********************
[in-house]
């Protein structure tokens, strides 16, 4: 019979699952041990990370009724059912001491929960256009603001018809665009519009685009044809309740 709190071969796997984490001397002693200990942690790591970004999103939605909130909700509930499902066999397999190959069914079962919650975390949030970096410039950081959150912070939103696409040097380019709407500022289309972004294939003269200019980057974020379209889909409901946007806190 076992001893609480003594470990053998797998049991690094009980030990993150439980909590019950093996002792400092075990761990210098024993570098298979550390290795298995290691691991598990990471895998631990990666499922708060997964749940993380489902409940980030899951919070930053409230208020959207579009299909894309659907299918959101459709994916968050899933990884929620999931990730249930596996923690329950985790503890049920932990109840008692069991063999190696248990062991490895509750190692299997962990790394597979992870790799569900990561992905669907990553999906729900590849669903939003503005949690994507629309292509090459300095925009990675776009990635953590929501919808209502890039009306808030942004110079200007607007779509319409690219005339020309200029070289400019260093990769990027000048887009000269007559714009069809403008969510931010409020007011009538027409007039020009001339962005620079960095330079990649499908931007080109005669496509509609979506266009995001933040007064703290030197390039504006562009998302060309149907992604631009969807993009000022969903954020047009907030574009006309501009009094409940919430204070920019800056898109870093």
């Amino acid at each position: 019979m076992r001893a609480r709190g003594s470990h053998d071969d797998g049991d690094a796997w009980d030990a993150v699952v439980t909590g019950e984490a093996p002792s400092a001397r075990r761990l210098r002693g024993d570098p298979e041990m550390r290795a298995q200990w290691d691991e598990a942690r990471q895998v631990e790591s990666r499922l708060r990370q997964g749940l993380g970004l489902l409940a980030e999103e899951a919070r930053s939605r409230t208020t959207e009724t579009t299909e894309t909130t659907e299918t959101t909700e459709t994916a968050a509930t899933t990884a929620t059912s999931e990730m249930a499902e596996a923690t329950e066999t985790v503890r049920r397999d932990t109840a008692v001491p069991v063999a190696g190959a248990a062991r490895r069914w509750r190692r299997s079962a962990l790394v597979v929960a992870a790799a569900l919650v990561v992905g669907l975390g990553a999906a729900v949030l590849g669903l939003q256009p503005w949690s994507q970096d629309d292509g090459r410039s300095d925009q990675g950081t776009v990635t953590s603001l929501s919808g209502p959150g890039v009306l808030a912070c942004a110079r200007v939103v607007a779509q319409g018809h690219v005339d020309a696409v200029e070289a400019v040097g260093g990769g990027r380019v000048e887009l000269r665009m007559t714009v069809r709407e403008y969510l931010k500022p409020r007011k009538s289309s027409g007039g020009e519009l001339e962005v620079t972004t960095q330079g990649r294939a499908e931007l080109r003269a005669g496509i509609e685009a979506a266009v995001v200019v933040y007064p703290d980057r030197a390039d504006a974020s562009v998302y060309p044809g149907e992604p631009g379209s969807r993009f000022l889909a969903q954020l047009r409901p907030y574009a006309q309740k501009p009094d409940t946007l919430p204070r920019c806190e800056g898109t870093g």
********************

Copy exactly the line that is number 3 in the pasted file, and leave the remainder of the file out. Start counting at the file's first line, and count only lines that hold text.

């Amino acid at each position: 019979m076992r001893a609480r709190g003594s470990h053998d071969d797998g049991d690094a796997w009980d030990a993150v699952v439980t909590g019950e984490a093996p002792s400092a001397r075990r761990l210098r002693g024993d570098p298979e041990m550390r290795a298995q200990w290691d691991e598990a942690r990471q895998v631990e790591s990666r499922l708060r990370q997964g749940l993380g970004l489902l409940a980030e999103e899951a919070r930053s939605r409230t208020t959207e009724t579009t299909e894309t909130t659907e299918t959101t909700e459709t994916a968050a509930t899933t990884a929620t059912s999931e990730m249930a499902e596996a923690t329950e066999t985790v503890r049920r397999d932990t109840a008692v001491p069991v063999a190696g190959a248990a062991r490895r069914w509750r190692r299997s079962a962990l790394v597979v929960a992870a790799a569900l919650v990561v992905g669907l975390g990553a999906a729900v949030l590849g669903l939003q256009p503005w949690s994507q970096d629309d292509g090459r410039s300095d925009q990675g950081t776009v990635t953590s603001l929501s919808g209502p959150g890039v009306l808030a912070c942004a110079r200007v939103v607007a779509q319409g018809h690219v005339d020309a696409v200029e070289a400019v040097g260093g990769g990027r380019v000048e887009l000269r665009m007559t714009v069809r709407e403008y969510l931010k500022p409020r007011k009538s289309s027409g007039g020009e519009l001339e962005v620079t972004t960095q330079g990649r294939a499908e931007l080109r003269a005669g496509i509609e685009a979506a266009v995001v200019v933040y007064p703290d980057r030197a390039d504006a974020s562009v998302y060309p044809g149907e992604p631009g379209s969807r993009f000022l889909a969903q954020l047009r409901p907030y574009a006309q309740k501009p009094d409940t946007l919430p204070r920019c806190e800056g898109t870093g």